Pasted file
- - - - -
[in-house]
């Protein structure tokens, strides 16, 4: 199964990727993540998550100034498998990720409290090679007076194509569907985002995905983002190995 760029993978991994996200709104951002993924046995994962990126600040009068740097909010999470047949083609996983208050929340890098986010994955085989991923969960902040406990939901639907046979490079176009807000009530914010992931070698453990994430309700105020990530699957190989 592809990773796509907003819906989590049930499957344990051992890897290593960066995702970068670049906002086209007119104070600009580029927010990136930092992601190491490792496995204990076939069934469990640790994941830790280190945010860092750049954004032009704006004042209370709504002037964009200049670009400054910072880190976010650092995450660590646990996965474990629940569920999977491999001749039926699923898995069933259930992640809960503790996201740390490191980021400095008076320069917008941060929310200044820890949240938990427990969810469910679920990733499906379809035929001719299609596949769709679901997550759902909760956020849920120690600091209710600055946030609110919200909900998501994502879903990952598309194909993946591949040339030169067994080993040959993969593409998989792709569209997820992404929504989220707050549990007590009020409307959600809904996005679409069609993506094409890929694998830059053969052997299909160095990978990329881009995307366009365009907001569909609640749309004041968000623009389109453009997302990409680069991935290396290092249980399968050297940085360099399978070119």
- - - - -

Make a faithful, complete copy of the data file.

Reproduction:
[in-house]
């Protein structure tokens, strides 16, 4: 199964990727993540998550100034498998990720409290090679007076194509569907985002995905983002190995 760029993978991994996200709104951002993924046995994962990126600040009068740097909010999470047949083609996983208050929340890098986010994955085989991923969960902040406990939901639907046979490079176009807000009530914010992931070698453990994430309700105020990530699957190989 592809990773796509907003819906989590049930499957344990051992890897290593960066995702970068670049906002086209007119104070600009580029927010990136930092992601190491490792496995204990076939069934469990640790994941830790280190945010860092750049954004032009704006004042209370709504002037964009200049670009400054910072880190976010650092995450660590646990996965474990629940569920999977491999001749039926699923898995069933259930992640809960503790996201740390490191980021400095008076320069917008941060929310200044820890949240938990427990969810469910679920990733499906379809035929001719299609596949769709679901997550759902909760956020849920120690600091209710600055946030609110919200909900998501994502879903990952598309194909993946591949040339030169067994080993040959993969593409998989792709569209997820992404929504989220707050549990007590009020409307959600809904996005679409069609993506094409890929694998830059053969052997299909160095990978990329881009995307366009365009907001569909609640749309004041968000623009389109453009997302990409680069991935290396290092249980399968050297940085360099399978070119």